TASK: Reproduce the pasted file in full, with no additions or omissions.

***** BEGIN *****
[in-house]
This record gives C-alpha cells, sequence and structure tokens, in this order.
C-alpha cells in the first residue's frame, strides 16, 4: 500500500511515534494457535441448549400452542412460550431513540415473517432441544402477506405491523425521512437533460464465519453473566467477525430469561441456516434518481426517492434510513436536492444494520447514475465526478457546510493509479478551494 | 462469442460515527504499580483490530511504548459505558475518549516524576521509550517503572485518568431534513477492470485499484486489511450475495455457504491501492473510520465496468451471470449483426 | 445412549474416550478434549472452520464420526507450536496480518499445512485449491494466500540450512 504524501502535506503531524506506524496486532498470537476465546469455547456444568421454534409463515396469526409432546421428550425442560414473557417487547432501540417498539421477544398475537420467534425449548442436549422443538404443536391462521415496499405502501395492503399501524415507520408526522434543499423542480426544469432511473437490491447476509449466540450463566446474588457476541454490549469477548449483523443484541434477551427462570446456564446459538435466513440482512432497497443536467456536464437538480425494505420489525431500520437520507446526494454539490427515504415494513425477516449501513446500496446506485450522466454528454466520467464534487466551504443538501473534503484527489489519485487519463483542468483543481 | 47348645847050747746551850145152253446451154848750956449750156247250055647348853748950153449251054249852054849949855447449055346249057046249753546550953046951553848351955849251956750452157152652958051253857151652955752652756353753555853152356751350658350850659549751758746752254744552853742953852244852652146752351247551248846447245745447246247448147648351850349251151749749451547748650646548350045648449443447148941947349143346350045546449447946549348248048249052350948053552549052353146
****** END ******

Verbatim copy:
[in-house]
This record gives C-alpha cells, sequence and structure tokens, in this order.
C-alpha cells in the first residue's frame, strides 16, 4: 500500500511515534494457535441448549400452542412460550431513540415473517432441544402477506405491523425521512437533460464465519453473566467477525430469561441456516434518481426517492434510513436536492444494520447514475465526478457546510493509479478551494 | 462469442460515527504499580483490530511504548459505558475518549516524576521509550517503572485518568431534513477492470485499484486489511450475495455457504491501492473510520465496468451471470449483426 | 445412549474416550478434549472452520464420526507450536496480518499445512485449491494466500540450512 504524501502535506503531524506506524496486532498470537476465546469455547456444568421454534409463515396469526409432546421428550425442560414473557417487547432501540417498539421477544398475537420467534425449548442436549422443538404443536391462521415496499405502501395492503399501524415507520408526522434543499423542480426544469432511473437490491447476509449466540450463566446474588457476541454490549469477548449483523443484541434477551427462570446456564446459538435466513440482512432497497443536467456536464437538480425494505420489525431500520437520507446526494454539490427515504415494513425477516449501513446500496446506485450522466454528454466520467464534487466551504443538501473534503484527489489519485487519463483542468483543481 | 47348645847050747746551850145152253446451154848750956449750156247250055647348853748950153449251054249852054849949855447449055346249057046249753546550953046951553848351955849251956750452157152652958051253857151652955752652756353753555853152356751350658350850659549751758746752254744552853742953852244852652146752351247551248846447245745447246247448147648351850349251151749749451547748650646548350045648449443447148941947349143346350045546449447946549348248048249052350948053552549052353146